On 18 December 2003 V.P. filed a new request for postponement of enforcement, which was dismissed.

On 23 December 2003 the bailiff evicted V.P. and the applicant repossessed his property.

4. Compensation

On 6 May 2003 the Ministry invited the applicant to contact its competent regional office in order to negotiate a settlement and receive compensation for the prolonged inability to use his property, in accordance with the 2002 Amendments.

The applicant did not reply.

B.  Relevant domestic law and practice

Relevant part of the Takeover Act (Zakon o privremenom preuzimanju i upravljanju određenom imovinom, Official Gazette nos. 73/1995 and 7/1996) provided as follows.

Section 2 provided that property situated in the previously occupied territories and belonging to persons, who had left Croatia, should be taken into the care of and controlled by the State.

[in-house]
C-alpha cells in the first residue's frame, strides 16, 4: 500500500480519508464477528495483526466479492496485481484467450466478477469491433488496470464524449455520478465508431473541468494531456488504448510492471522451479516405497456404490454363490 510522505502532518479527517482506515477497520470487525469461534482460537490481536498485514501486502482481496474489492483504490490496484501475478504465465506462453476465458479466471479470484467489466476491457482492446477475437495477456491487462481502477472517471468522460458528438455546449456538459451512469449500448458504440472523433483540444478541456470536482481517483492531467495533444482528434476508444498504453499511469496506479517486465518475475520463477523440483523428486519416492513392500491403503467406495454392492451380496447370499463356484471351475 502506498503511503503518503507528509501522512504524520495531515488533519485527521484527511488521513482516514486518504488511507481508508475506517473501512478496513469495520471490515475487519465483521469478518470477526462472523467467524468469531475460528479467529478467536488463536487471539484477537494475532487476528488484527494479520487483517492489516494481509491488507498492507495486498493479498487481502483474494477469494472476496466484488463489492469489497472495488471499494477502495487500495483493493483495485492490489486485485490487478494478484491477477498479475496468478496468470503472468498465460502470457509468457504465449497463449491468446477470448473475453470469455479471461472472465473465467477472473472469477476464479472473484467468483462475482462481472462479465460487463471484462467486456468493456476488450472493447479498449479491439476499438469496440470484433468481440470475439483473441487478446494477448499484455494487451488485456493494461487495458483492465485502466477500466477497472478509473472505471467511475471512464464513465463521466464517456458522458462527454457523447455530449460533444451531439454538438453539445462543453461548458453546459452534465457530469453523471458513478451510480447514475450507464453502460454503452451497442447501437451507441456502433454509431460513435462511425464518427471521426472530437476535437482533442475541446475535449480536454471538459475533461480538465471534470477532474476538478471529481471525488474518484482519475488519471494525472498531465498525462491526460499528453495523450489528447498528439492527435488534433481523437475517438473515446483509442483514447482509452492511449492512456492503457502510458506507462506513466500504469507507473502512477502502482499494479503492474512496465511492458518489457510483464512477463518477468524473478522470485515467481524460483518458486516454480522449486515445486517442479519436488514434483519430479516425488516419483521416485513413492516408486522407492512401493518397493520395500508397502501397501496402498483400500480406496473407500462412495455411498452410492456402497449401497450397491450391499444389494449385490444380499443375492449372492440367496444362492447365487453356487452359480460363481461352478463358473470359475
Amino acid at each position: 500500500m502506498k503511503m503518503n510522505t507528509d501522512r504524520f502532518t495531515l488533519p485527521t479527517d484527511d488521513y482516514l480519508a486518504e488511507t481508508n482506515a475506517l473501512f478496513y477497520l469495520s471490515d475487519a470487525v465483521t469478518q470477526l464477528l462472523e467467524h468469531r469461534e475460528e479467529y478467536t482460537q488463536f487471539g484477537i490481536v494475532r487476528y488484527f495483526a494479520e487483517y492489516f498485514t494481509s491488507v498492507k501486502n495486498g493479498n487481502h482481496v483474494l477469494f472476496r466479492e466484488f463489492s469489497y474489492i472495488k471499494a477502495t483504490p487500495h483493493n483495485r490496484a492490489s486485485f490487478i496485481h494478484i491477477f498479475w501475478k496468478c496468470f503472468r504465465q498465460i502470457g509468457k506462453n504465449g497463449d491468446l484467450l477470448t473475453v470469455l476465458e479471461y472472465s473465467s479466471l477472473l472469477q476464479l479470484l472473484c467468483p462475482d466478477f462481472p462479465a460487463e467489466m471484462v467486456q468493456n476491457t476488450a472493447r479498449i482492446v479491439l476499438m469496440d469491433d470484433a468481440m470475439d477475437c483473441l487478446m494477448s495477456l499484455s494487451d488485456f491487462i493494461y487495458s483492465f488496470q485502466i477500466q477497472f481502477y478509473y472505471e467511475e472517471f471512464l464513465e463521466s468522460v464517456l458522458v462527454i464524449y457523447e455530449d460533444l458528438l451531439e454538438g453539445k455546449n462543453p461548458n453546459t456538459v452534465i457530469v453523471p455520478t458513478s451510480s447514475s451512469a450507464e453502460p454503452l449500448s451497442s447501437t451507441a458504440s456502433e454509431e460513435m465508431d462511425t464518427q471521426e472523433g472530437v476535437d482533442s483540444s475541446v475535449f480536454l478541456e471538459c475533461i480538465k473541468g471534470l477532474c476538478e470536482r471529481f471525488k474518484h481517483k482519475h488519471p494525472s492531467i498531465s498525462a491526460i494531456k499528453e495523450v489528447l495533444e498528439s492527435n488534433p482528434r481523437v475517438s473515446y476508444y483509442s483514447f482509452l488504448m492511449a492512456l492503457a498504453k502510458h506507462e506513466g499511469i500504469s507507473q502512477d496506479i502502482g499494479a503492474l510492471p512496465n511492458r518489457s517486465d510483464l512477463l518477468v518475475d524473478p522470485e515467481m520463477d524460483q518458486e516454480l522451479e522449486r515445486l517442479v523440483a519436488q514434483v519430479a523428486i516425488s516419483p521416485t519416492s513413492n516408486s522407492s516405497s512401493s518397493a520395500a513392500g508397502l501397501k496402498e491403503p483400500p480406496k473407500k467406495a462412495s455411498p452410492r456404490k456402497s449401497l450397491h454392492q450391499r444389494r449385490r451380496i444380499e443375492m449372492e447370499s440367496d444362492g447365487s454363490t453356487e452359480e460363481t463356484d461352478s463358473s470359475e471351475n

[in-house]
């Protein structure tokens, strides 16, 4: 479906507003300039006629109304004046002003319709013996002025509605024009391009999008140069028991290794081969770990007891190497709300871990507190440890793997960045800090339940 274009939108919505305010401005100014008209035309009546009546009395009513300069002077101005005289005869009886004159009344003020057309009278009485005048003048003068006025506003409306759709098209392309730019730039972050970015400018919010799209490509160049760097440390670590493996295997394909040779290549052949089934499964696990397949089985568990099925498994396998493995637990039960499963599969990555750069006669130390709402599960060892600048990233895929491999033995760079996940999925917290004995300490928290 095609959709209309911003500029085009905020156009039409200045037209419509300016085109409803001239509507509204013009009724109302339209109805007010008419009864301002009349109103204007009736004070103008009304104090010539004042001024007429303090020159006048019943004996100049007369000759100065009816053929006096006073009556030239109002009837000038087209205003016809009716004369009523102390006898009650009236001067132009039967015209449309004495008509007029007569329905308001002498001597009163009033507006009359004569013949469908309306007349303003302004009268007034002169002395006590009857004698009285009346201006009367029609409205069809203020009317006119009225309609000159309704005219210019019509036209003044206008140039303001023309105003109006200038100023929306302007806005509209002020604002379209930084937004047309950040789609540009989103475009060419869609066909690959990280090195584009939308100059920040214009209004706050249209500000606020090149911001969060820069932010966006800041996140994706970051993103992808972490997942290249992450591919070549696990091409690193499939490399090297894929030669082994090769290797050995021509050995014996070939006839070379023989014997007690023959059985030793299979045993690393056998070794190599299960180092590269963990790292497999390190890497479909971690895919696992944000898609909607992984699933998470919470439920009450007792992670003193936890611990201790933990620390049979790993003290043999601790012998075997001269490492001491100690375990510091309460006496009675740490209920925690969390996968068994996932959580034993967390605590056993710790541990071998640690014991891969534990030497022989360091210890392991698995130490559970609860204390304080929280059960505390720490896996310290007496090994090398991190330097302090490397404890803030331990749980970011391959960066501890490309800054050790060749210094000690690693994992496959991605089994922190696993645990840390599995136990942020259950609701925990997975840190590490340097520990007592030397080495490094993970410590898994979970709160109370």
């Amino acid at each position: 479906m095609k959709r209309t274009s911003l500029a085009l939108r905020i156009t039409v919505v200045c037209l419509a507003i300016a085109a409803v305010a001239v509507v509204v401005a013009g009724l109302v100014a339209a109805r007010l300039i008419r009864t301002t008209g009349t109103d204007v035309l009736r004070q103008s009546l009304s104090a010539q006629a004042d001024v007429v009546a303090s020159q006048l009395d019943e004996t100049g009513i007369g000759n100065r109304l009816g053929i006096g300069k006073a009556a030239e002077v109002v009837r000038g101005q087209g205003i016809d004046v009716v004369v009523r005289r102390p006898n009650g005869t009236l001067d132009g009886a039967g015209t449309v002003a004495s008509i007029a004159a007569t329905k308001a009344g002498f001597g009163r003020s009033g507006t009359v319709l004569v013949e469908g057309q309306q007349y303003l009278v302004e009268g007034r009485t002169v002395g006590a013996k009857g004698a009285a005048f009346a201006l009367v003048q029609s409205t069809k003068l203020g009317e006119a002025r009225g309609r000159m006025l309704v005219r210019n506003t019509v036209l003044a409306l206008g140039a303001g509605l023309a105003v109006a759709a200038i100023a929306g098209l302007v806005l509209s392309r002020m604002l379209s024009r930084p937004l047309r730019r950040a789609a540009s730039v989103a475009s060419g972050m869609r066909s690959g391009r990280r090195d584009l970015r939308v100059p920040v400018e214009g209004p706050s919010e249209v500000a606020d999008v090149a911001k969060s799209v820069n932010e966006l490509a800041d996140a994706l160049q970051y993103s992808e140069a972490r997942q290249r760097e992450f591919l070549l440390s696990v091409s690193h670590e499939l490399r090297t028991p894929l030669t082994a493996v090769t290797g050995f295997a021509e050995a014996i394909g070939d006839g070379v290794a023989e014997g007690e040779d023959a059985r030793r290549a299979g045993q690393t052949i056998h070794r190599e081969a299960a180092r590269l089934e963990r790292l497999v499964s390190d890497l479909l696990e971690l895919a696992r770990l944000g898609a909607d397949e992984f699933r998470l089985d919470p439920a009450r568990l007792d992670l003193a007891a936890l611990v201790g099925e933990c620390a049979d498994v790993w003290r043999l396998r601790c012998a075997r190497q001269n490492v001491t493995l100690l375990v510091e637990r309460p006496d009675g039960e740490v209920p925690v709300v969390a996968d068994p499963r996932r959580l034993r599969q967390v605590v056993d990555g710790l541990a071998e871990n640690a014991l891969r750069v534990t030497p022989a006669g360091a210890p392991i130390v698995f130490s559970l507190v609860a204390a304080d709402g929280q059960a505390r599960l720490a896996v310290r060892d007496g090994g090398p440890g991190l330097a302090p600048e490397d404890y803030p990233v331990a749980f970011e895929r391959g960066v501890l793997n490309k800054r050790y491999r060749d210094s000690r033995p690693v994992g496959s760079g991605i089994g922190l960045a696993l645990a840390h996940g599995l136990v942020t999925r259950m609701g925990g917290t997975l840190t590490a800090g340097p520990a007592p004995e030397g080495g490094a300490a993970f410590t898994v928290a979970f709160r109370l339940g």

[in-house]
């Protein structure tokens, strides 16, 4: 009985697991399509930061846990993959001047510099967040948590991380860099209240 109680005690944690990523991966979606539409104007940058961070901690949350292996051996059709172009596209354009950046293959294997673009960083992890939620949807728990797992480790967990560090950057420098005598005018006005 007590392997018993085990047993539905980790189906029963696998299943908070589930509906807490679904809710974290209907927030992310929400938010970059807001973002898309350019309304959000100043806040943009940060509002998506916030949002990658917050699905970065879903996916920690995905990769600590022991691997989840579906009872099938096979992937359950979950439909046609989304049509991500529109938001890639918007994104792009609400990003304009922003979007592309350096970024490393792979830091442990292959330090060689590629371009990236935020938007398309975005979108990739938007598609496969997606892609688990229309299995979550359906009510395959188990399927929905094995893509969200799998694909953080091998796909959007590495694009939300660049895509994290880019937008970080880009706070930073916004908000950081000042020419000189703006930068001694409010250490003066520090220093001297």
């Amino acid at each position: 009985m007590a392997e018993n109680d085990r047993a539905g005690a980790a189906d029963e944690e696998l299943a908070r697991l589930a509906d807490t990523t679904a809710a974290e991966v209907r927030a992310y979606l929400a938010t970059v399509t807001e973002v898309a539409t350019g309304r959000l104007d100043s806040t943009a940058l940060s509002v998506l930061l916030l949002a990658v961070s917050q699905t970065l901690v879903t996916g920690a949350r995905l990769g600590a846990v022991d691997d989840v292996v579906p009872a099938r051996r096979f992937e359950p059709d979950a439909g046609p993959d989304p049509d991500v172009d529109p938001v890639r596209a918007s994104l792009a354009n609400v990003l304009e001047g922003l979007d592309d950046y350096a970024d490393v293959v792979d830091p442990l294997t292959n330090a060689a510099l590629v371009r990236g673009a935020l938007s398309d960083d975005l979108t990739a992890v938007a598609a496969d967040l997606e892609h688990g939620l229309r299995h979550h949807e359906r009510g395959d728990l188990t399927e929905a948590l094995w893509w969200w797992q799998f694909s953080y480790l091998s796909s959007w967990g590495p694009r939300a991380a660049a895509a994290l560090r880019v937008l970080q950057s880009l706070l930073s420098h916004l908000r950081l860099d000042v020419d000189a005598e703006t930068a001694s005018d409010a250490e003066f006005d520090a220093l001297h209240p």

Section 5 authorised the takeover commissions to give property within the meaning of section 2 for temporary use to refugees and displaced persons, returnees whose property has been destroyed or damaged during the Homeland War, war invalids, families of Croatian defenders killed or missing in the Homeland War, and other citizens performing duties vital for the security, reconstruction and development of the previously occupied areas.

Section 11 provided for competence of the takeover commissions to decide owners’ repossession requests.

Section 161 (1) of the Property Act (Zakon o vlasništvu i drugim stvarnim pravima, Official Gazette nos. 91/1996, 73/2000 and 114/2001) entitles the owner of property to recover it against anyone who possesses it.

Section 163 (1) provides that the possessor may refuse to deliver the property to its owner if he has a right which authorises him to possess it (the right to possession).

Section 9 of the Programme for Return (Program povratka i zbrinjavanja prognanika, izbjeglica i raseljenih osoba, Official Gazette no. 92/1998) provided as follows: